Anyway - who cares? Efficiency in small devices is MEANINGLESS. What matters is power and energy density by volume and weight. This has both in spades.

Batteries are incredibly efficient, but you need to generate the power to charge them somehow. They also (generally) have very poor power and energy density by weight and volume. Supercaps are great with power density and some press releases claim enormous increases in energy density but we haven't seen it yet.

These turbines are shrunken versions of proven technology. It seems very credible and promising. At small sizes and high RPM things like air bearings work BETTER. And those RPM records are for large rotating masses. These are tiny and easy to hold together. Translate 500k RPM into a linear m/s measure for a cm diameter turbine and you'll understand better. The edge doesn't even break the sound barrier (though it does approach it).

This is a DARPA spinoff (2, Informative)

Animats (122034) | more than 7 years ago | (#16280543)

DARPA has been funding this kind of thing for years. Small turbines [m-dot.com] have resulted. DARPA was originally trying to develop bird-sized unmanned aerial vehicles. [wikipedia.org] That R&D program produced some flyable devices, but they didn't have the low cost and 2-hour endurance DARPA wanted.

DARPA-funded work at MIT resulted in some microturbine parts [memagazine.org] back in 1997. Progress has been slower than expected, but it's happening.

The microgenerator thing was intended as a military application. The idea is to have something small, maybe even wearable, a soldier can use to recharge all the battery-operated gear. Battery recharging in the field, where power outlets are rare, is getting to be a huge hassle in the US military. Current technology is to put power outlets on everything with wheels and an engine, but that creates its own headaches.

Not for laptops (2, Funny)

Shotgun (30919) | more than 7 years ago | (#16280555)

New battery? Must be for laptops!!

'Cmon? Does everything have to be "a new way to power your laptop"? First, who the hell wants a 500,000 RPM anything sitting in their lap? The high squeal resonant frequencies will be hell once it is about two weeks old. I'll pass, and I'll ask the stewardess to shut down the guy trying to use one next to me. Second, what happens when the enterprize standardizes on this thing, and you have a cubicle farm of laptops spew CO2 (and a small component of CO) into the closed office atmosphere. I'll pass, and I'll use the Worker's Compensation claim to its max if I survive the asphixiation.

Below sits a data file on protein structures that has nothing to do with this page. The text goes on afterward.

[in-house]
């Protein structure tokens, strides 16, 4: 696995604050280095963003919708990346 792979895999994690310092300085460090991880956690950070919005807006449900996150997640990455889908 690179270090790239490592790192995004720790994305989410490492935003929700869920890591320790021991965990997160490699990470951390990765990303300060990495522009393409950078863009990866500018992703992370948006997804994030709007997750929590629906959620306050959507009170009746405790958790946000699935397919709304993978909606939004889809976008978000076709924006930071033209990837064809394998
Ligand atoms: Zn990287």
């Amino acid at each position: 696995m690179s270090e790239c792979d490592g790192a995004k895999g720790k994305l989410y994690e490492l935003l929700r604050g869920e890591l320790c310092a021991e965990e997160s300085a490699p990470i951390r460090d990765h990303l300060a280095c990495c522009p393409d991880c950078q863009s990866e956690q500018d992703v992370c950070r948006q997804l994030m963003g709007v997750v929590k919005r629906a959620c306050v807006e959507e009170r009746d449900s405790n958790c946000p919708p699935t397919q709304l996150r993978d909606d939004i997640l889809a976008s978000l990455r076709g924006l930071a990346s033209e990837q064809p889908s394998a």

The guy says that he was surprised that designing the combustion chamber turned out to be easy, but the bearings were hard. He expected it to be the other way around. Well, no shit, Sherlock? Stationary components are easy and moving parts are hard. That applies to all mechanical systems. Duh? Someone else justified the high RPM in a previous post, noting how small the rotor will be. The gyroscopic forces trying to pull the laptop from your hands when the taxi rounds the corner will indeed be small, but the forces on the rotor bearings in relation to their size will be huge. The laptop may not rip from your hands, but it will get quiet (which the taxi driver will appreciate).

How about putting one of these in a container the size of a breadbox, and mounting it above a septic tank in a small village or country farm. Have it charge a battery as it feeds off the methane produced?

Re:Not for laptops (1)

object88 (568048) | more than 7 years ago | (#16281341)

First, who the hell wants a 500,000 RPM anything sitting in their lap? The high squeal resonant frequencies will be hell once it is about two weeks old.

I don't know a lot about resonant frequencies, but I can't imagine that you'll end up with many audible frequencies in the range of human hearing from a turbine running at 500kHz. CRT monitors used to squeel at a very high pitch-- let's say 10kHz just for the sake of argument-- and they were running at ~80kHz refresh rates? Where's that put the squeel of a device running at 6.25 times the frequency?

one more reason (1)

c0reboarder (885528) | more than 7 years ago | (#16280689)

yay, one more reason to burn oil... awesome!

See this test platform (1)

afternoon_nap (640340) | more than 7 years ago | (#16280765)

I think this was an original test platform for the smaller turbine: see here [hamsexy.com] .

10 watts -- plenty for portable electronics? (1)

constantnormal (512494) | more than 7 years ago | (#16280983)

I guess that "portable electronics" does not include notebook computers. I see that the power brick for my G4 iBook provides 65W and the power adapter for the new MacBook Pro provides 85W.

And I can't wait to read the headlines of the first bunch of software developers, found dead from carbon monoxide posoning after a long weekend of burning the midnight oil (or kerosene, butame or propane). Personal oxygen supplies may become the next big thing in office equipment.

Does it twist your arm? (2, Interesting)

cohomology (111648) | more than 7 years ago | (#16281291)

The rotor of the Swiss turbine must be pretty beefy. How much angular momentum does it have at 500,000 RPM? If you've ever played with a large gyroscope, or twirled a bicycle wheel while holding onto its axle, you can see the problem. If you try to change the direction of its angular momentum vector, the thing will twist around an axis perpendicular to both its angular momentum vector, and the direction of the torque you apply. If this thing is in a laptop, spinning around an axis parallel to the floor, and you walk around a corner, the laptop could flip in a very surprising way.

Go45t (-1, Offtopic)

Anonymous Coward | more than 7 years ago | (#16281377)

[gay-sex-accees.com]? code.' Don't my resignation and the bottom